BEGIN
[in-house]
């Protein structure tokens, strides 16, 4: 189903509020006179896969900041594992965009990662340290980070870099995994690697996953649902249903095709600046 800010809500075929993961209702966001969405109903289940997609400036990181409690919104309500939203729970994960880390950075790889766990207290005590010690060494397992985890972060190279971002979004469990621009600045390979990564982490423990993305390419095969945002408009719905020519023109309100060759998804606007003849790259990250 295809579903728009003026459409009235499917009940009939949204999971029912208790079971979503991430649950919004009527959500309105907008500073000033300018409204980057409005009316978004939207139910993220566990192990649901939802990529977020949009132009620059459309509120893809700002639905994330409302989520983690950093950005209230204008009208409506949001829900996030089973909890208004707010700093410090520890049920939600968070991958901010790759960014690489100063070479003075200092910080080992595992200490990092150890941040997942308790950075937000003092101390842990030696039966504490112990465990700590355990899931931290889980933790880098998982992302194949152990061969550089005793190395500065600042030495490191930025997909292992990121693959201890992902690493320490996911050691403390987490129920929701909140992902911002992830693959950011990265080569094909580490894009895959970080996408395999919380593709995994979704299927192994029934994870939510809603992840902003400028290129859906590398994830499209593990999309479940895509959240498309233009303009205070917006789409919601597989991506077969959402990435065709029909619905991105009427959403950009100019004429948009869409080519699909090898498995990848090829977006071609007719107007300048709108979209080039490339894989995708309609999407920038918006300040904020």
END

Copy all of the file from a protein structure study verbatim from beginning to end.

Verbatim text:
[in-house]
């Protein structure tokens, strides 16, 4: 189903509020006179896969900041594992965009990662340290980070870099995994690697996953649902249903095709600046 800010809500075929993961209702966001969405109903289940997609400036990181409690919104309500939203729970994960880390950075790889766990207290005590010690060494397992985890972060190279971002979004469990621009600045390979990564982490423990993305390419095969945002408009719905020519023109309100060759998804606007003849790259990250 295809579903728009003026459409009235499917009940009939949204999971029912208790079971979503991430649950919004009527959500309105907008500073000033300018409204980057409005009316978004939207139910993220566990192990649901939802990529977020949009132009620059459309509120893809700002639905994330409302989520983690950093950005209230204008009208409506949001829900996030089973909890208004707010700093410090520890049920939600968070991958901010790759960014690489100063070479003075200092910080080992595992200490990092150890941040997942308790950075937000003092101390842990030696039966504490112990465990700590355990899931931290889980933790880098998982992302194949152990061969550089005793190395500065600042030495490191930025997909292992990121693959201890992902690493320490996911050691403390987490129920929701909140992902911002992830693959950011990265080569094909580490894009895959970080996408395999919380593709995994979704299927192994029934994870939510809603992840902003400028290129859906590398994830499209593990999309479940895509959240498309233009303009205070917006789409919601597989991506077969959402990435065709029909619905991105009427959403950009100019004429948009869409080519699909090898498995990848090829977006071609007719107007300048709108979209080039490339894989995708309609999407920038918006300040904020």